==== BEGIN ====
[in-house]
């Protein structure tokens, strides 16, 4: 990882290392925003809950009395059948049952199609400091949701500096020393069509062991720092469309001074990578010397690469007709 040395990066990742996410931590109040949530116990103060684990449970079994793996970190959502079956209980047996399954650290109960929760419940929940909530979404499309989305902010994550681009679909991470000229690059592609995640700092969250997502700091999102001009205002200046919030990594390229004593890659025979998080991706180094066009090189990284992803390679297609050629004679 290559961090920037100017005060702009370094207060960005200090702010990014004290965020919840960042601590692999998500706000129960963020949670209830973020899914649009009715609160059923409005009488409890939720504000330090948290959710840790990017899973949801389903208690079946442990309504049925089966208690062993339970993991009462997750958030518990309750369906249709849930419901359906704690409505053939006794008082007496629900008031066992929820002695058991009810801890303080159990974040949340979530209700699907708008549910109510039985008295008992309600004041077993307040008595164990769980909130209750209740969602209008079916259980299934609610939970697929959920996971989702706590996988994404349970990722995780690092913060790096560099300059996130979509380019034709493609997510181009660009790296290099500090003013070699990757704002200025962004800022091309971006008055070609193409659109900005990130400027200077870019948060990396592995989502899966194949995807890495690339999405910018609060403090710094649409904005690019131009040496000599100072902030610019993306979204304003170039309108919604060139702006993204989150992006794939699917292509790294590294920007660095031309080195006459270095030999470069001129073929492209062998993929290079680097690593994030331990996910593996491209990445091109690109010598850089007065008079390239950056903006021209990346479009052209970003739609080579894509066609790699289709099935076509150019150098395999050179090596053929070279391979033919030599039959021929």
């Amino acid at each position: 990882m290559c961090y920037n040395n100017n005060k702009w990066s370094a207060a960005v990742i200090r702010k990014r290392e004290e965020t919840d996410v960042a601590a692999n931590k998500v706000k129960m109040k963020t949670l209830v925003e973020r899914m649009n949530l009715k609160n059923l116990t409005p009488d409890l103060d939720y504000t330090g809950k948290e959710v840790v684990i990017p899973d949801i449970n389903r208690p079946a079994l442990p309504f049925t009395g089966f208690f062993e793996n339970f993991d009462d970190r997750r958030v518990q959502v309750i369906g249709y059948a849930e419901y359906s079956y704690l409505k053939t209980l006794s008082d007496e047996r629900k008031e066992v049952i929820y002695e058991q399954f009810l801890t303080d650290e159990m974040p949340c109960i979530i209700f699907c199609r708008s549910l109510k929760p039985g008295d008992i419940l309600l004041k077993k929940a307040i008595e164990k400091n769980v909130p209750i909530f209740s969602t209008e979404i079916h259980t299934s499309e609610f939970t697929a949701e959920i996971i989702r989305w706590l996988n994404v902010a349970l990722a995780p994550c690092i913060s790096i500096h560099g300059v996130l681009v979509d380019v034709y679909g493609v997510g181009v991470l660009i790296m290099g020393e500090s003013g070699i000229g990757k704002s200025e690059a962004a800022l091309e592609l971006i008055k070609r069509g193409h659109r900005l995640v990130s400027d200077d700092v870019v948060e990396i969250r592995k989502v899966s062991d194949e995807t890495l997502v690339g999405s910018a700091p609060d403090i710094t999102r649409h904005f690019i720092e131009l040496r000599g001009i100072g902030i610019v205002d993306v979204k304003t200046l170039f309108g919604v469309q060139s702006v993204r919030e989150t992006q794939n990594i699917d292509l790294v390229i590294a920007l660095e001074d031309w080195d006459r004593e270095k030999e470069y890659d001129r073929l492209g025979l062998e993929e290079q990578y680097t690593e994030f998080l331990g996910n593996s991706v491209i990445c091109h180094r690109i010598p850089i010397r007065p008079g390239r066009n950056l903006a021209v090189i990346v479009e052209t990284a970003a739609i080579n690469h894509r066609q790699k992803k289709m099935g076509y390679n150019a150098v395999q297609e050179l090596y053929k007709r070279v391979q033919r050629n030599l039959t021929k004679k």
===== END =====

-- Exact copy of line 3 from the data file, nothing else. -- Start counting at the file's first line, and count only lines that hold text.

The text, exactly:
């Amino acid at each position: 990882m290559c961090y920037n040395n100017n005060k702009w990066s370094a207060a960005v990742i200090r702010k990014r290392e004290e965020t919840d996410v960042a601590a692999n931590k998500v706000k129960m109040k963020t949670l209830v925003e973020r899914m649009n949530l009715k609160n059923l116990t409005p009488d409890l103060d939720y504000t330090g809950k948290e959710v840790v684990i990017p899973d949801i449970n389903r208690p079946a079994l442990p309504f049925t009395g089966f208690f062993e793996n339970f993991d009462d970190r997750r958030v518990q959502v309750i369906g249709y059948a849930e419901y359906s079956y704690l409505k053939t209980l006794s008082d007496e047996r629900k008031e066992v049952i929820y002695e058991q399954f009810l801890t303080d650290e159990m974040p949340c109960i979530i209700f699907c199609r708008s549910l109510k929760p039985g008295d008992i419940l309600l004041k077993k929940a307040i008595e164990k400091n769980v909130p209750i909530f209740s969602t209008e979404i079916h259980t299934s499309e609610f939970t697929a949701e959920i996971i989702r989305w706590l996988n994404v902010a349970l990722a995780p994550c690092i913060s790096i500096h560099g300059v996130l681009v979509d380019v034709y679909g493609v997510g181009v991470l660009i790296m290099g020393e500090s003013g070699i000229g990757k704002s200025e690059a962004a800022l091309e592609l971006i008055k070609r069509g193409h659109r900005l995640v990130s400027d200077d700092v870019v948060e990396i969250r592995k989502v899966s062991d194949e995807t890495l997502v690339g999405s910018a700091p609060d403090i710094t999102r649409h904005f690019i720092e131009l040496r000599g001009i100072g902030i610019v205002d993306v979204k304003t200046l170039f309108g919604v469309q060139s702006v993204r919030e989150t992006q794939n990594i699917d292509l790294v390229i590294a920007l660095e001074d031309w080195d006459r004593e270095k030999e470069y890659d001129r073929l492209g025979l062998e993929e290079q990578y680097t690593e994030f998080l331990g996910n593996s991706v491209i990445c091109h180094r690109i010598p850089i010397r007065p008079g390239r066009n950056l903006a021209v090189i990346v479009e052209t990284a970003a739609i080579n690469h894509r066609q790699k992803k289709m099935g076509y390679n150019a150098v395999q297609e050179l090596y053929k007709r070279v391979q033919r050629n030599l039959t021929k004679k």